The week's good news: March 23, 2023
In rural Madagascar, a clean water tap empowers woman to follow her dream
Clean water changed everything for one family in rural Madagascar. Before a tap was put in her community, Honorine got up at 3 a.m. to walk several miles for water, which was dirty and made her family sick. Recently, Helvetas installed a clean water pump in her community, and "when the tap was finished, everybody screamed," Honorine told charity: water. "The children and the adults alike all yelled, 'The water pump is finished! The water pump is finished!'" Immediately, life was easier. Honorine could stay home and bilharzia, a disease caused by parasites that live in dirty water, was no longer plaguing the community. The clean water also allowed Honorine to follow her dream of opening a restaurant. Her days are now spent baking bread, making soup, and welcoming diners to her café, and the money she makes ensures her family always has enough food and her children's school fees are paid. "This restaurant is my job now, and I find it wonderful," she said. "We are happy. Really happy."
Global happiness has been 'remarkably resilient' over the past three years
The World Happiness Report, released Monday, ranks the happiest countries in the world based on average life evaluations in 150 nations. There's good news: happiness remained "remarkably resilient" over the past three years, with global averages aligning with the three years before the pandemic. "Even during these difficult years, positive emotions have remained twice as prevalent as negative ones, and feelings of positive social support twice as strong as those of loneliness," report co-author John Helliwell told CNN. "Benevolence to others, especially the helping of strangers, which went up dramatically in 2021, stayed high in 2022." Finland also continues its streak as the world's happiest country for the sixth year. The report evaluates a country's happiness based on GDP per capita, social support, life expectancy, freedom to make life choices, perceptions of corruption, and dystopia. "Finland seems to excel here because of the Finnish welfare system's ability to help its citizens feel taken care of," Aalto University lecturer Frank Martela said.
Smart telescopes offer a 'transformative' experience for citizen scientists
Scott Kardel is seeing the night sky in a brand new way. An astronomy professor at Palomar College in California, he bought a Unistellar smart telescope at the start of the pandemic. Operated through a smartphone app, it has an electronic eyepiece that delivers more precise images, and Kardel can connect to Zoom to show his students a live view of the sky. Compared to a traditional telescope, "It is just transformative," Kardel told The Week. It also makes it easier for amateur astronomers to turn into citizen scientists. Unistellar users can collect and submit astronomical data to the SETI Institute, which takes these observations and analyzes them. That's what happened in September, when Kardel and several other users observed and tracked the Dimorphos asteroid before, during, and after it was hit by NASA's Double Asteroid Redirection Test (DART) spacecraft. The SETI Institute used their observations to confirm Dimorphos was nudged enough to change its orbit, and Kardel and the other citizen scientists were listed as co-authors of a research paper published in Nature. This, Kardel said, was "pretty exciting."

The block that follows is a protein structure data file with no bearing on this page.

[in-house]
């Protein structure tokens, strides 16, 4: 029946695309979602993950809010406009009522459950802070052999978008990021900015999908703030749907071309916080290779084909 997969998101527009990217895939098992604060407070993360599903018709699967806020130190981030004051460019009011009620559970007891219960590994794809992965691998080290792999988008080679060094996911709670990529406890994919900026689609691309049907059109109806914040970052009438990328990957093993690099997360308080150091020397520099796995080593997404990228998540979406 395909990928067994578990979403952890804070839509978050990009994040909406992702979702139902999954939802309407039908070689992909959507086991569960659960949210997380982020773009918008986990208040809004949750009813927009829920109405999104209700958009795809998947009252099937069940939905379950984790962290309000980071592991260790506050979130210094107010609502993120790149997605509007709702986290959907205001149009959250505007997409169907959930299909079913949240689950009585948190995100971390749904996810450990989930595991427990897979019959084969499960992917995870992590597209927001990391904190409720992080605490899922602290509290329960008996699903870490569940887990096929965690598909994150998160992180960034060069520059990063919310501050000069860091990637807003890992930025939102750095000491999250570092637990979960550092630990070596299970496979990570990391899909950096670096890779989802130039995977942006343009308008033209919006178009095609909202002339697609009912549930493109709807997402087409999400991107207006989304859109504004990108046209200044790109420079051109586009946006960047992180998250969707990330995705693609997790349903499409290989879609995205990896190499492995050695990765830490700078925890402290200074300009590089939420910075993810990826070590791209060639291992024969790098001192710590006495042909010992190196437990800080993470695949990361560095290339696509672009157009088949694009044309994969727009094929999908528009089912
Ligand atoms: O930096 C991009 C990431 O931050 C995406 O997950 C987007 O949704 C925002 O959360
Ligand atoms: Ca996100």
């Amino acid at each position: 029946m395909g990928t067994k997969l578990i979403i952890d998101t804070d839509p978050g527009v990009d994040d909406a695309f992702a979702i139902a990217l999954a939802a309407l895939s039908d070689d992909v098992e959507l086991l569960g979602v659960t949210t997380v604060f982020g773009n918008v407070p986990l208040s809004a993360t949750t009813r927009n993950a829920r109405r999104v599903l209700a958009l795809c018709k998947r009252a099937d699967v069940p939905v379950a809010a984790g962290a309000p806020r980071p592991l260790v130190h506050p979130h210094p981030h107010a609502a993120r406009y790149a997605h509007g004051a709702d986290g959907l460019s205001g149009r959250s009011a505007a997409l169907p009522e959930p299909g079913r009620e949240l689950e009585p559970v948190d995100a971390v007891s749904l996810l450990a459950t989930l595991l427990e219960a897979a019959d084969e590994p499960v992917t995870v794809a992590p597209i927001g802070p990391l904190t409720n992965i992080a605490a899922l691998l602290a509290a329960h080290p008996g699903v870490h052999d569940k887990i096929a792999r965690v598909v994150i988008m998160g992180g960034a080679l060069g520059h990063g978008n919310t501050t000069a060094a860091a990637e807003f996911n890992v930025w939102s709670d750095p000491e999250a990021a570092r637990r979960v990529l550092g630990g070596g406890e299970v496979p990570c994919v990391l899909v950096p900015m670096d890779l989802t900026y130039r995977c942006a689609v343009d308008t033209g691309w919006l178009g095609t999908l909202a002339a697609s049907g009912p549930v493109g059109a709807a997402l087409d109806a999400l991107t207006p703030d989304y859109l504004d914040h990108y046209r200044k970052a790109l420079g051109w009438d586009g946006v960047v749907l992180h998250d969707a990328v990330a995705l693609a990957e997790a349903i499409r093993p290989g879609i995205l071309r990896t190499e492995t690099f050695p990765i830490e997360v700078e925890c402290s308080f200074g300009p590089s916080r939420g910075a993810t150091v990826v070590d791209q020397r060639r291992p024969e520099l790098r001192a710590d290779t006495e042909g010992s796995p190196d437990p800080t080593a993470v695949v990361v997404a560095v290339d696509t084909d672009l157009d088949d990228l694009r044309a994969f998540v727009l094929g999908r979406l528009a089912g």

Radiated tortoise Mr. Pickles becomes a first-time father at 90 years old
This is a really big dill. Mr. Pickles, a 90-year-old radiated tortoise and the oldest animal at the Houston Zoo, became a father for the first time last week. Mr. Pickles and his 53-year-old partner, Mrs. Pickles, welcomed three hatchlings: Dill, Gherkin, and Jalapeño. Radiated tortoises, which can live for up to 150 years, are critically endangered and rarely produce offspring, Houston Zoo officials said. Zoo workers noticed Mrs. Pickles laying her eggs, and they quickly moved them to the Reptile and Amphibian House, where they could hatch under the right temperature and humidity levels. "If you don't see the female actually digging a hole and laying the eggs, it can very easily be missed," Jon Rold, supervisor of herpetology and entomology at the Houston Zoo, told The New York Times. "And if it is missed and the eggs don't get in the proper setup soon enough, they just won't develop."
More companies are cutting insulin prices
After years of urging by patient advocates, companies are lowering the costs of insulin, a move that could help millions of Americans. French drugmaker Sanofi announced last week that it will slash prices of its insulin by up to 78 percent, and cap out-of-pocket costs on its most popular version of the life-saving diabetes medicine, Lantus, at $35 per month for patients with private insurance. Sanofi is the third major insulin producer to make drastic price cuts; Novo Nordisk and Eli Lilly recently cut U.S. insulin prices up to 75 percent and 70 percent, respectively. The 2022 Inflation Reduction Act capped Medicare beneficiaries' insulin costs at $35 a month. A 2020 survey by advocacy group T1International found 1 in 4 Type 1 diabetes patients rationed insulin due to the drug's cost.